|Photo by Tom Michalski (Teaching Issues and Experiments in Ecology)|
bald eagle (en); águia-de-cabeça-branca (pt); pygargue à tête blanche (fr); pigargo americano (es); weißkopfseeadler (de)
This North American species is found breeding across most of Canada, patchily in the western United States, in the north-eastern United States and along the Atlantic coast down to Florida. The winter throughout most of the United States and in northern Mexico.
These large eagles are 70-102 cm long and have a wingspan of 180-230 cm. They weigh 3-6,3 kg.
The bald eagle breeds in forested areas near large bodies of water, including boreal forests, temperate forests and mangroves. They forage in freshwater lakes, rivers, both sandy and rocky shorelines and estuaries, and to a lesser extent on forests, grasslands and scrublands. They are present from sea level up to an altitude of 2.000 m.
They mainly feed on fish, such as salmon, herring, shad, catfish, carp, sand lance and bass. To a lesser extent they also eat birds, reptiles, amphibians, invertebrates such as crabs, and mammals including rabbits and muskrats, and also carrion.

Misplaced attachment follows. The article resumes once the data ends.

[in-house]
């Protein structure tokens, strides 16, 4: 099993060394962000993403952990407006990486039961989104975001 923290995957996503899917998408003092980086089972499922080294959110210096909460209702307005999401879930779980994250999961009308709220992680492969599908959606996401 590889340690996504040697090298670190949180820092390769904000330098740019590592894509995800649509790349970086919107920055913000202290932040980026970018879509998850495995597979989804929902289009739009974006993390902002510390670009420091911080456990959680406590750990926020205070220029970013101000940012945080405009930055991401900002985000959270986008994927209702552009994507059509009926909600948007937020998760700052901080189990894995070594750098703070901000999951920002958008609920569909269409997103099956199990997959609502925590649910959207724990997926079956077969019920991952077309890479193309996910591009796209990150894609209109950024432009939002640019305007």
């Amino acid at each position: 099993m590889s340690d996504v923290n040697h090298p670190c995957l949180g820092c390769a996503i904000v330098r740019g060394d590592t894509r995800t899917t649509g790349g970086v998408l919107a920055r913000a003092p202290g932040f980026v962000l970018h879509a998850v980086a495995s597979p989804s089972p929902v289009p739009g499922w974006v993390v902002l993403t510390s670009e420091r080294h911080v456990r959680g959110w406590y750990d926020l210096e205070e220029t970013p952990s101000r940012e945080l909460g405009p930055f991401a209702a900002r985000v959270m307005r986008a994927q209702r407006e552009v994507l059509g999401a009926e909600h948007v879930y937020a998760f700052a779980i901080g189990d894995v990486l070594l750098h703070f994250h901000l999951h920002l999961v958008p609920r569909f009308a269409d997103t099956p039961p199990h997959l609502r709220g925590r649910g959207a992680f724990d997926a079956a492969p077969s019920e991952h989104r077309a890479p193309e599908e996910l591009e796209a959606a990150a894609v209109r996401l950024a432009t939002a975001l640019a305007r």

Bald eagles breed in February-July. They are monogamous and mate for life. The nest is built by both sexes and consists of a very large structure made of sticks, grass, moss and cornstalks, lined with lichen, fine woody material, downy feathers and green leaves. It is placed in at the top of a tall tree, usually above the forest canopy, or sometimes also on a cliff or even on the ground. There the female lays 1-3 white eggs, which are incubated by both parents for 34-36 days. The chicks are fed by both parents and fledge 56-98 days after hatching. Sometimes the oldest chick attacks and kills its younger siblings early in the nesting period. They reach sexual maturity at 4-5 years of age.
IUCN status - LC (Least Concern)
This species has a very large breeding range and the global population is estimated at 70.000-300.000 individuals. After serious declines until the 1960s, caused by persecution and the effects of pesticides such as DDT, the bald eagle as undergone an incredible recovery, with its population increasing over 70% per decade over the last 4 decades.